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HOME: China Stamps 1985: J113
J113, Scott 1992-95 580th Anniv. of Zheng He's Expedition to Seas
Great navigator Zhen He
(4-1), Great navigator Zhen He, 8 fen, 31*52 mm
Emissary of peace
(4-2), Emissary of peace, 8 fen, 31*52 mm
Trade and culture communication
(4-3), Trade and culture communication, 20 fen, 31*52 mm
Great emprise in navigation history
(4-4), Great emprise in navigation history, 80 fen, 31*52 mm
Technical details
Scott No: 1992-1995
Serial number: J113
Values in set: 4
Date of issue: July 11, 1985
Denomination: 116 fen
Designers: Li Dawei
Size of stamps: 31*52mm
Perforation: 11.5
Sheet composition: 40(10*4)
Printing process: Photogravure
Printing House: Beijing Postage Stamp Printing Works
During the reign of the emperor Zhu Di the Ming Empire became stronger and the its economy flourished. To make China's strength known to the world and to spread Chinese culture, Zhu Di sent Zheng He with his ship team on oversea voyages. Zheng He was a eunuch from a family of Hui nationality. From 1405 to 1433 Zheng made seven voyages and performed miracles in the history of ocean£­going navigation.

Zheng He's ocean ­going team had a hundred vessels and a crew of 30,000. It was the largest one in the world at that time.

The Ming Dynasty was a golden age of ship building. China then had large shipyards.

The large vessel Zheng He used was 120 metres long and 45 metres wide. The twelve sails on the ship could be adjusted in accordance with the wind directions. The ship had separate water£­tight cabinets to keep the ship afloat. Because the cabinets were separated and water£­tight, even if the ship stroke a reef at some cabinet, the whole ship would not sink. In the 18th century, this structure arrested the Westerners' attention and was gradually adopted by them.

Zheng He's team used the compass, the most advanced navigation instrument of the world of his day. They detected directions by the compass and located geographical positions by observing the altitude of stars. The combined application of nautical astronomy and compass navigation greatly increased the accurateness of their position fixing during the voyages. This technical advancement offered Zheng's ship team greater freedom.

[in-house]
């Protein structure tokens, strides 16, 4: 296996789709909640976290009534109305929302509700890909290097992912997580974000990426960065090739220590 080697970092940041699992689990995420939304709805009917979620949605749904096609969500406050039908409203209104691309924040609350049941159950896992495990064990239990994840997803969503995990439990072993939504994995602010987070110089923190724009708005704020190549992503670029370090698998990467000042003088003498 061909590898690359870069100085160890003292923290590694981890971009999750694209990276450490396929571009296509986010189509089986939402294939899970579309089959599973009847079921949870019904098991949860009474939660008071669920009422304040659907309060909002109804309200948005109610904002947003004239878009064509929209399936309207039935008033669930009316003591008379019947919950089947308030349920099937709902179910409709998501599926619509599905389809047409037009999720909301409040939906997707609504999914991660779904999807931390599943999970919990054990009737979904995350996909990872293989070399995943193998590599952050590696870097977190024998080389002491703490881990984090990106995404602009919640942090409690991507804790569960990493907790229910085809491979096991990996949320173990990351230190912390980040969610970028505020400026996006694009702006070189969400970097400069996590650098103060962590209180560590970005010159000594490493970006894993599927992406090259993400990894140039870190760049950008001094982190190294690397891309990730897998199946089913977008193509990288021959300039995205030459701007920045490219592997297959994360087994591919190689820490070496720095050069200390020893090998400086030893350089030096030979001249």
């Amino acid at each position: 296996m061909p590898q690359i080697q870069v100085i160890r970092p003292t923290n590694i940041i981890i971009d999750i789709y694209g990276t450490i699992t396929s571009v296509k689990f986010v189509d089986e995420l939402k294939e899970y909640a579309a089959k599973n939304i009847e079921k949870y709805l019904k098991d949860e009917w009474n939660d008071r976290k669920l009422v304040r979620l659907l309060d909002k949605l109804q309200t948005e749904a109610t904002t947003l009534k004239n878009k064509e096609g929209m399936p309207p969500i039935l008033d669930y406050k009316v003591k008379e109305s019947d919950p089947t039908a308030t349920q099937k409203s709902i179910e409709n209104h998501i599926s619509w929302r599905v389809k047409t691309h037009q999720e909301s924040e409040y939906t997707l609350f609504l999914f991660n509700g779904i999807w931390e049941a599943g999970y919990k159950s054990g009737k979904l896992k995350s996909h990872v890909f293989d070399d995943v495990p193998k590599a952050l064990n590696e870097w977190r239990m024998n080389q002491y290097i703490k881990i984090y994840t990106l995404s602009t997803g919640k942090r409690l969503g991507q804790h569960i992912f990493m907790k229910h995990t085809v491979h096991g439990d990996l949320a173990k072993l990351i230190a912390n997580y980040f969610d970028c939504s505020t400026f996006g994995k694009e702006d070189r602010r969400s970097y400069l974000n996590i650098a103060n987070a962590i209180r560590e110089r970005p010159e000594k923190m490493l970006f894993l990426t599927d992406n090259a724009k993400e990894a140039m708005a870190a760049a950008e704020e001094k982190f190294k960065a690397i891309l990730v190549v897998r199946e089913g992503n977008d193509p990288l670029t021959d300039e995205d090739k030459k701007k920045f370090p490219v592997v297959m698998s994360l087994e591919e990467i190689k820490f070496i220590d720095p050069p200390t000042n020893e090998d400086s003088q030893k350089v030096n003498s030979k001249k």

The Route Chart of Zheng He's Voyages included 30 Asian and African countries and regions, 530 places, and topographical features like mountains, islands, reefs and so on. Directions in the compass and the depth of water were signed at important points on the navigation lines. This is the first ocean£­going voyage chart in China, and one of the earliest in the world.

Zheng's ship team made seven voyages through untold hardships. It went through the South China Sea, the Java Sea, the Strait of Malacca, the Persian Gulf, the Red Sea and the Indian Ocean and reached the eastern coast of Africa. It visited 30 Asian and African countries including Vietnam and Indonesia. The route totaled to 500,000 kilometres. This was unprecedented in the history of ocean navigation.

Zheng reached India 90 years earlier than Vasco da Gama's arrival there by way of Good Hope Cape, and 80 years earlier than Christopher Columbus' arrival at America, the so£­called New Continent.

Wherever Zheng He went, he brought gifts and granted titles from the Ming emperor to the local rulers, meaning to establish a broad tribute£­paying circle. At the same time, Chinese calendar and ritual system were introduced to those countries.

Zheng's ship team also did trade and exchanged goods with other countries. The ship team was equipped with strong arms, which however was seldom used. Zheng was more like a good will ambassador than a war ship commander or a boss of a merchant group.

Zheng's voyages enriched the humankind's knowledge about navigation. They opened up the traffic route on the Asian and African seas, and promoted economic and cultural interchange. They created the brilliant record in Chinese people's adventures in conquering the seas.

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